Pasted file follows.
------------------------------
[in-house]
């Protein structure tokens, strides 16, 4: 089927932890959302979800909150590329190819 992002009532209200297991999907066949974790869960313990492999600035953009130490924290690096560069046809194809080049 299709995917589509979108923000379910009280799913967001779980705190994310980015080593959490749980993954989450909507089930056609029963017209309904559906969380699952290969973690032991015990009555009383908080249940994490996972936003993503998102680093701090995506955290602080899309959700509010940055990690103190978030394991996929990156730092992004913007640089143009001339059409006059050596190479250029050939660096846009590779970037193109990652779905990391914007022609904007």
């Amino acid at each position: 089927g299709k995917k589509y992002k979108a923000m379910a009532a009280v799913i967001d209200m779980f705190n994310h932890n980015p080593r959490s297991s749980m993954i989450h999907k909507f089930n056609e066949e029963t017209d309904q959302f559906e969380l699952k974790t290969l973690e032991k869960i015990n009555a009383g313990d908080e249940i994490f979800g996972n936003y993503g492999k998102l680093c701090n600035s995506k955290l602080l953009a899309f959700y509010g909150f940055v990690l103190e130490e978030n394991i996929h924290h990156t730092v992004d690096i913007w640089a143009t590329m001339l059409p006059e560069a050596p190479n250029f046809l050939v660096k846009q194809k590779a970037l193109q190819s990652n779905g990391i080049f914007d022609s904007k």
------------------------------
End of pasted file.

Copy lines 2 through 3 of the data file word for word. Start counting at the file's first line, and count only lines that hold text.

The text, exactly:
């Protein structure tokens, strides 16, 4: 089927932890959302979800909150590329190819 992002009532209200297991999907066949974790869960313990492999600035953009130490924290690096560069046809194809080049 299709995917589509979108923000379910009280799913967001779980705190994310980015080593959490749980993954989450909507089930056609029963017209309904559906969380699952290969973690032991015990009555009383908080249940994490996972936003993503998102680093701090995506955290602080899309959700509010940055990690103190978030394991996929990156730092992004913007640089143009001339059409006059050596190479250029050939660096846009590779970037193109990652779905990391914007022609904007």
């Amino acid at each position: 089927g299709k995917k589509y992002k979108a923000m379910a009532a009280v799913i967001d209200m779980f705190n994310h932890n980015p080593r959490s297991s749980m993954i989450h999907k909507f089930n056609e066949e029963t017209d309904q959302f559906e969380l699952k974790t290969l973690e032991k869960i015990n009555a009383g313990d908080e249940i994490f979800g996972n936003y993503g492999k998102l680093c701090n600035s995506k955290l602080l953009a899309f959700y509010g909150f940055v990690l103190e130490e978030n394991i996929h924290h990156t730092v992004d690096i913007w640089a143009t590329m001339l059409p006059e560069a050596p190479n250029f046809l050939v660096k846009q194809k590779a970037l193109q190819s990652n779905g990391i080049f914007d022609s904007k």